Hayes, the first trader to face accusations in front of a jury, denies eight charges of conspiracy to defraud.
Southwark Crown Court yesterday heard that he tried to recruit his step-brother, who works at HSBC, into the scheme. But recordings played to the jury show he later back-tracked on the request that his relative ask HSBC’s Libor submitters to help by altering the rates.
The Serious Fraud Office believes Hayes arranged for manipulated interest rate numbers to be submitted into the Libor process from 2006 to 2010, in an attempt to alter the level of the inter-bank benchmark and so boost his trading profits.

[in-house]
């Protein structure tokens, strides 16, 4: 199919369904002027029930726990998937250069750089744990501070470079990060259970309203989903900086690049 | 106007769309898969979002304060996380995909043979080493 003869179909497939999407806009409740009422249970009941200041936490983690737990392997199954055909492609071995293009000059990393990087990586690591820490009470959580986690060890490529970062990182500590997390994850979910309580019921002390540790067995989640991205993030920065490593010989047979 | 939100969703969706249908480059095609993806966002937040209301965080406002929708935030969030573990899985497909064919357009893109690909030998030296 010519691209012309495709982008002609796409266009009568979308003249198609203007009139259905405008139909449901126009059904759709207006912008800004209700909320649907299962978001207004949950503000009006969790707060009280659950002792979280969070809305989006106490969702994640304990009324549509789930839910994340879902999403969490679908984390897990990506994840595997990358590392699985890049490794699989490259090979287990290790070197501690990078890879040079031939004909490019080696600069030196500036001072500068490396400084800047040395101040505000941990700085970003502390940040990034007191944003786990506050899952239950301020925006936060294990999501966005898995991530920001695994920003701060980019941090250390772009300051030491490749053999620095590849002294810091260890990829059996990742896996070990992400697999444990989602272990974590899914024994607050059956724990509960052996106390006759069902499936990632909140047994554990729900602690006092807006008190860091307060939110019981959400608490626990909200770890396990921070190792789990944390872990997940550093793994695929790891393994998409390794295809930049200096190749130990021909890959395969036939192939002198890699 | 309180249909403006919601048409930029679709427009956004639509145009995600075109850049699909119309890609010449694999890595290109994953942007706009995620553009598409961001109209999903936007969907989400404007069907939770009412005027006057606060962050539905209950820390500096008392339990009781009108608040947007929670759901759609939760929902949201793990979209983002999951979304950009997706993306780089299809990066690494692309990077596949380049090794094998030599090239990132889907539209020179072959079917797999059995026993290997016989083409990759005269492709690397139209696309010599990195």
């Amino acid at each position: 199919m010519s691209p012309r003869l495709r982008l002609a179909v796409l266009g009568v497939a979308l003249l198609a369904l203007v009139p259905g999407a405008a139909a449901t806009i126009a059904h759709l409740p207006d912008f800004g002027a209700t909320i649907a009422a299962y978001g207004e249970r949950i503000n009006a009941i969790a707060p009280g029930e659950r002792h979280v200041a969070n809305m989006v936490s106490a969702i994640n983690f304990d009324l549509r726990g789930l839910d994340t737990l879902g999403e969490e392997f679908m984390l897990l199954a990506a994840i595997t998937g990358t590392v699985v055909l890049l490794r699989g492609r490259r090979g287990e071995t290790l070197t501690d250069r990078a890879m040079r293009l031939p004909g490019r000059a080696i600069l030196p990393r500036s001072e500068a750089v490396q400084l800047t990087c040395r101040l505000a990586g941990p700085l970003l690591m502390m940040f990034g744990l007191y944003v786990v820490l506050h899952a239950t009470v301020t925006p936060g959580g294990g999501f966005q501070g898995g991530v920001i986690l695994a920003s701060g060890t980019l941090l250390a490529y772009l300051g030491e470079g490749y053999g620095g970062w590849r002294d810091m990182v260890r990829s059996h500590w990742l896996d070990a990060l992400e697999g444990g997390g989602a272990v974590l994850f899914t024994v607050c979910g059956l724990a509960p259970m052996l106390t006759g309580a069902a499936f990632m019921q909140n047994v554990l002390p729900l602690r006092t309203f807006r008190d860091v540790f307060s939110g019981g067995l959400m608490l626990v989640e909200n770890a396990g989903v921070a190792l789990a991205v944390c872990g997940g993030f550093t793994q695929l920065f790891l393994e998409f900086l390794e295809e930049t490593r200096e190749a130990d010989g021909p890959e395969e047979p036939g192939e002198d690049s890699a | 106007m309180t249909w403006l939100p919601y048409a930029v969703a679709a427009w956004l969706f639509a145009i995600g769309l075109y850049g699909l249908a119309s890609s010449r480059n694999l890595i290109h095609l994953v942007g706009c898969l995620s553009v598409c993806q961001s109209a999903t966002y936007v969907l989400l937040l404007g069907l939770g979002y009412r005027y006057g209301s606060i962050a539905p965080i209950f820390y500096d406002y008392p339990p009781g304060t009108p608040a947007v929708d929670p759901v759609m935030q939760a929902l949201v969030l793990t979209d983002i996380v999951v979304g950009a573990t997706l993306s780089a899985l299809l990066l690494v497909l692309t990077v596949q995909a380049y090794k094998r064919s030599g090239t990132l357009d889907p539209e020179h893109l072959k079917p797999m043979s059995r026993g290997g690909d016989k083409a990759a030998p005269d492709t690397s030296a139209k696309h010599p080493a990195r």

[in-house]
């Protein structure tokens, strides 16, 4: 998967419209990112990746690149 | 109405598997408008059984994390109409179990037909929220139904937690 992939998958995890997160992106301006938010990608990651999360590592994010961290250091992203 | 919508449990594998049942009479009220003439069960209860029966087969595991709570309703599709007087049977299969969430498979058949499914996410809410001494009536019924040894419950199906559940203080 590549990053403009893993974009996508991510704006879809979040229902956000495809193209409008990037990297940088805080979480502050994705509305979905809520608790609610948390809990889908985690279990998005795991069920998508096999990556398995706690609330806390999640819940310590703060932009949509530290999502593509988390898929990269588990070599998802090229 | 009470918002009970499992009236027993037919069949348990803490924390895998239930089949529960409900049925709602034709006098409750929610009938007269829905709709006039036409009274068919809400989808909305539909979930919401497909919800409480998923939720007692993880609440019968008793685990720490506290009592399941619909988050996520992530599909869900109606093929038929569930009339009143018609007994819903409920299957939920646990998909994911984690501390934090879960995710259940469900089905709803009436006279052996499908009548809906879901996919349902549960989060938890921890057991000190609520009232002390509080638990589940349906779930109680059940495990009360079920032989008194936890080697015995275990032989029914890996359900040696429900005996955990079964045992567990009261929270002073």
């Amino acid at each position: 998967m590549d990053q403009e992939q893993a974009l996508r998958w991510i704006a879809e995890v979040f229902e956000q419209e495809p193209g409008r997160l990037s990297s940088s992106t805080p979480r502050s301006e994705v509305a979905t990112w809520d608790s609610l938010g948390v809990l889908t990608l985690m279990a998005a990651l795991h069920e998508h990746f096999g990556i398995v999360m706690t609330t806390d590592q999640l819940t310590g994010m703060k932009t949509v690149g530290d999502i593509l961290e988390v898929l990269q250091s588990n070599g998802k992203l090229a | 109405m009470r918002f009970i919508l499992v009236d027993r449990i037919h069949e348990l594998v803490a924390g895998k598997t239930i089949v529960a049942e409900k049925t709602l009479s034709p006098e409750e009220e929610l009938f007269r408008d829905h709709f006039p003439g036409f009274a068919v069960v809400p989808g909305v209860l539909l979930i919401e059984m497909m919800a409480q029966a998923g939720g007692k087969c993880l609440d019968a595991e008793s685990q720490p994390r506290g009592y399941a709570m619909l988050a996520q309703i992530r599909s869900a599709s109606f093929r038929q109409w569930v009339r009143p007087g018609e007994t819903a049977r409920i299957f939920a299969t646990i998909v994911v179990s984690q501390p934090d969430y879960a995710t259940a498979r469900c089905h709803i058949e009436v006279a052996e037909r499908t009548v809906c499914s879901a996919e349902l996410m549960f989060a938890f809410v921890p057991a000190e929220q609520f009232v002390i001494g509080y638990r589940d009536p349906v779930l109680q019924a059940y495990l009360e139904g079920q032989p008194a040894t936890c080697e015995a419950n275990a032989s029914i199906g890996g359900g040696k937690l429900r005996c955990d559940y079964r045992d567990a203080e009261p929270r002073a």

Prosecuting lawyer Mukul Chawla said that some brokers helped the scheme by emailing suggested levels for submissions to dozens of market participants.
The former trader’s defence team have yet to present their case in court. The trial is scheduled to take between 10 and 12 weeks.
Other brokers and traders are also set to face court, but cannot currently be identified for legal reasons.